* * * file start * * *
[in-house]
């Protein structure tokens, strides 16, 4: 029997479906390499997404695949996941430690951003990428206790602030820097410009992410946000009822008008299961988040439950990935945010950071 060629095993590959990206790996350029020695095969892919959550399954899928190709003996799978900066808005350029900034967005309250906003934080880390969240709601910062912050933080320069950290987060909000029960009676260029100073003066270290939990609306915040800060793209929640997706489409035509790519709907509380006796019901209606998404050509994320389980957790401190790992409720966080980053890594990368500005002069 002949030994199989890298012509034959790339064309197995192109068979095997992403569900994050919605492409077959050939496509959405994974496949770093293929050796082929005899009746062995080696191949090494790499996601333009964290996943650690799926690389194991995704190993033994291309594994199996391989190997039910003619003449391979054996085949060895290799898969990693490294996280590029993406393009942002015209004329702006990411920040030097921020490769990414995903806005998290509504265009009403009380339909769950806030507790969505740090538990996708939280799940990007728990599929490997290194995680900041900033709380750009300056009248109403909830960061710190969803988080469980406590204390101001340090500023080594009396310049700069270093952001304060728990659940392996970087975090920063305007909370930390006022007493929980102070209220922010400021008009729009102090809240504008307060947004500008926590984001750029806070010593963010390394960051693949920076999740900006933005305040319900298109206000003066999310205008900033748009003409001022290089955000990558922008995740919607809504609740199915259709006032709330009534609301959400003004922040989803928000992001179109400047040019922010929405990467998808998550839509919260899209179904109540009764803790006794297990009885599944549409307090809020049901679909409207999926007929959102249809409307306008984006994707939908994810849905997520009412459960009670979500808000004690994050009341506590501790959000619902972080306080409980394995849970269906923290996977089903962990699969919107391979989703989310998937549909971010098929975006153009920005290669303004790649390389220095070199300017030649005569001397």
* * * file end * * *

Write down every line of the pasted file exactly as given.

[in-house]
């Protein structure tokens, strides 16, 4: 029997479906390499997404695949996941430690951003990428206790602030820097410009992410946000009822008008299961988040439950990935945010950071 060629095993590959990206790996350029020695095969892919959550399954899928190709003996799978900066808005350029900034967005309250906003934080880390969240709601910062912050933080320069950290987060909000029960009676260029100073003066270290939990609306915040800060793209929640997706489409035509790519709907509380006796019901209606998404050509994320389980957790401190790992409720966080980053890594990368500005002069 002949030994199989890298012509034959790339064309197995192109068979095997992403569900994050919605492409077959050939496509959405994974496949770093293929050796082929005899009746062995080696191949090494790499996601333009964290996943650690799926690389194991995704190993033994291309594994199996391989190997039910003619003449391979054996085949060895290799898969990693490294996280590029993406393009942002015209004329702006990411920040030097921020490769990414995903806005998290509504265009009403009380339909769950806030507790969505740090538990996708939280799940990007728990599929490997290194995680900041900033709380750009300056009248109403909830960061710190969803988080469980406590204390101001340090500023080594009396310049700069270093952001304060728990659940392996970087975090920063305007909370930390006022007493929980102070209220922010400021008009729009102090809240504008307060947004500008926590984001750029806070010593963010390394960051693949920076999740900006933005305040319900298109206000003066999310205008900033748009003409001022290089955000990558922008995740919607809504609740199915259709006032709330009534609301959400003004922040989803928000992001179109400047040019922010929405990467998808998550839509919260899209179904109540009764803790006794297990009885599944549409307090809020049901679909409207999926007929959102249809409307306008984006994707939908994810849905997520009412459960009670979500808000004690994050009341506590501790959000619902972080306080409980394995849970269906923290996977089903962990699969919107391979989703989310998937549909971010098929975006153009920005290669303004790649390389220095070199300017030649005569001397």